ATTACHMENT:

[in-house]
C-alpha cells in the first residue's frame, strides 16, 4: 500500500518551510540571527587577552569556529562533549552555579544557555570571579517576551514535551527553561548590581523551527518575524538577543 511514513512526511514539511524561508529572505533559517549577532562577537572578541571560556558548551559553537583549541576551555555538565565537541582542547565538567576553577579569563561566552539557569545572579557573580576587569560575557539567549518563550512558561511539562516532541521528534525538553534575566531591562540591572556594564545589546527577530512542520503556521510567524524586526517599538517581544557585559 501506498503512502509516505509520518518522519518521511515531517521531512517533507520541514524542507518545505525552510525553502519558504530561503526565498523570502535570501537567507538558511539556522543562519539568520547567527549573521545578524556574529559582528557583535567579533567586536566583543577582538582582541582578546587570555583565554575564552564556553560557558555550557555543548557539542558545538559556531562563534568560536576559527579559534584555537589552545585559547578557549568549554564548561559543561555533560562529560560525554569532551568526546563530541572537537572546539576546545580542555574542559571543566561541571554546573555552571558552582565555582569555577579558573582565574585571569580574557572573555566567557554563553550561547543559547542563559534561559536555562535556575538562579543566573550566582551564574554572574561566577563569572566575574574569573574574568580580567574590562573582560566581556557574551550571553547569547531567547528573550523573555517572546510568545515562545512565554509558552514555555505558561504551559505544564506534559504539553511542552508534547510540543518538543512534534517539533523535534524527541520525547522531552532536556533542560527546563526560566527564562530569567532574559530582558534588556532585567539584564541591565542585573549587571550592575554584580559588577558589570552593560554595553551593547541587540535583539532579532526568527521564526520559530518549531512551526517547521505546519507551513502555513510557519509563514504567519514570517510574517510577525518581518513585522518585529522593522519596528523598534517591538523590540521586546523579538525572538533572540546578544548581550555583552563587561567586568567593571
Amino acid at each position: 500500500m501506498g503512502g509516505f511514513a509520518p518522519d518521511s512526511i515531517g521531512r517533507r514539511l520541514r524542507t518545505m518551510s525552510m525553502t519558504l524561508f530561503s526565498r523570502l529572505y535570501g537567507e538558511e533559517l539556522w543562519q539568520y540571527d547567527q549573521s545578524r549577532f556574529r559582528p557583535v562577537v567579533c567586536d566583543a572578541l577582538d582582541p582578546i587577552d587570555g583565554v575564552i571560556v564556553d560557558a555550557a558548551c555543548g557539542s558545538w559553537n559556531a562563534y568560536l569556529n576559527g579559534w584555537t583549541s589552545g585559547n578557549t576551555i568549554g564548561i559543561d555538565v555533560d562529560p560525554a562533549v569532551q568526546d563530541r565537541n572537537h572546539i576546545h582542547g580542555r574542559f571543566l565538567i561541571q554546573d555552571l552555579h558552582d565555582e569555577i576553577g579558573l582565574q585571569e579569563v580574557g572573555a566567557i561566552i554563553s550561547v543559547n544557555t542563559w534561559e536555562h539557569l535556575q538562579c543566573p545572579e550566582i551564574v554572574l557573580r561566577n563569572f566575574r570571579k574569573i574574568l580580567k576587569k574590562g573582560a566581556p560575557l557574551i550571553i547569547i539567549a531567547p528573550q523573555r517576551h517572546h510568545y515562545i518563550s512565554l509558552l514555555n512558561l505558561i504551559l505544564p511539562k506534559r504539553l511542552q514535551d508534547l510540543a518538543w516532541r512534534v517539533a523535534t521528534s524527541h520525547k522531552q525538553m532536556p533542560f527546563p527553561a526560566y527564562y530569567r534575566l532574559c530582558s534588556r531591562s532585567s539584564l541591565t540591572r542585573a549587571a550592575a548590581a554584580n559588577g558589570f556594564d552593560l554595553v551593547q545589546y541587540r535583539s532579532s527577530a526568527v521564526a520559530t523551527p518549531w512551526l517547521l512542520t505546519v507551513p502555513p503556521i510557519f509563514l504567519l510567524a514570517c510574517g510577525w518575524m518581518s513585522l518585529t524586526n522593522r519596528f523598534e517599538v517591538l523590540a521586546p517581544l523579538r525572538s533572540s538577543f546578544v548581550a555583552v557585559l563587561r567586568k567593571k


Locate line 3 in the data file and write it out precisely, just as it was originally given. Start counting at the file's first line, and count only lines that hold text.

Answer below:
Amino acid at each position: 500500500m501506498g503512502g509516505f511514513a509520518p518522519d518521511s512526511i515531517g521531512r517533507r514539511l520541514r524542507t518545505m518551510s525552510m525553502t519558504l524561508f530561503s526565498r523570502l529572505y535570501g537567507e538558511e533559517l539556522w543562519q539568520y540571527d547567527q549573521s545578524r549577532f556574529r559582528p557583535v562577537v567579533c567586536d566583543a572578541l577582538d582582541p582578546i587577552d587570555g583565554v575564552i571560556v564556553d560557558a555550557a558548551c555543548g557539542s558545538w559553537n559556531a562563534y568560536l569556529n576559527g579559534w584555537t583549541s589552545g585559547n578557549t576551555i568549554g564548561i559543561d555538565v555533560d562529560p560525554a562533549v569532551q568526546d563530541r565537541n572537537h572546539i576546545h582542547g580542555r574542559f571543566l565538567i561541571q554546573d555552571l552555579h558552582d565555582e569555577i576553577g579558573l582565574q585571569e579569563v580574557g572573555a566567557i561566552i554563553s550561547v543559547n544557555t542563559w534561559e536555562h539557569l535556575q538562579c543566573p545572579e550566582i551564574v554572574l557573580r561566577n563569572f566575574r570571579k574569573i574574568l580580567k576587569k574590562g573582560a566581556p560575557l557574551i550571553i547569547i539567549a531567547p528573550q523573555r517576551h517572546h510568545y515562545i518563550s512565554l509558552l514555555n512558561l505558561i504551559l505544564p511539562k506534559r504539553l511542552q514535551d508534547l510540543a518538543w516532541r512534534v517539533a523535534t521528534s524527541h520525547k522531552q525538553m532536556p533542560f527546563p527553561a526560566y527564562y530569567r534575566l532574559c530582558s534588556r531591562s532585567s539584564l541591565t540591572r542585573a549587571a550592575a548590581a554584580n559588577g558589570f556594564d552593560l554595553v551593547q545589546y541587540r535583539s532579532s527577530a526568527v521564526a520559530t523551527p518549531w512551526l517547521l512542520t505546519v507551513p502555513p503556521i510557519f509563514l504567519l510567524a514570517c510574517g510577525w518575524m518581518s513585522l518585529t524586526n522593522r519596528f523598534e517599538v517591538l523590540a521586546p517581544l523579538r525572538s533572540s538577543f546578544v548581550a555583552v557585559l563587561r567586568k567593571k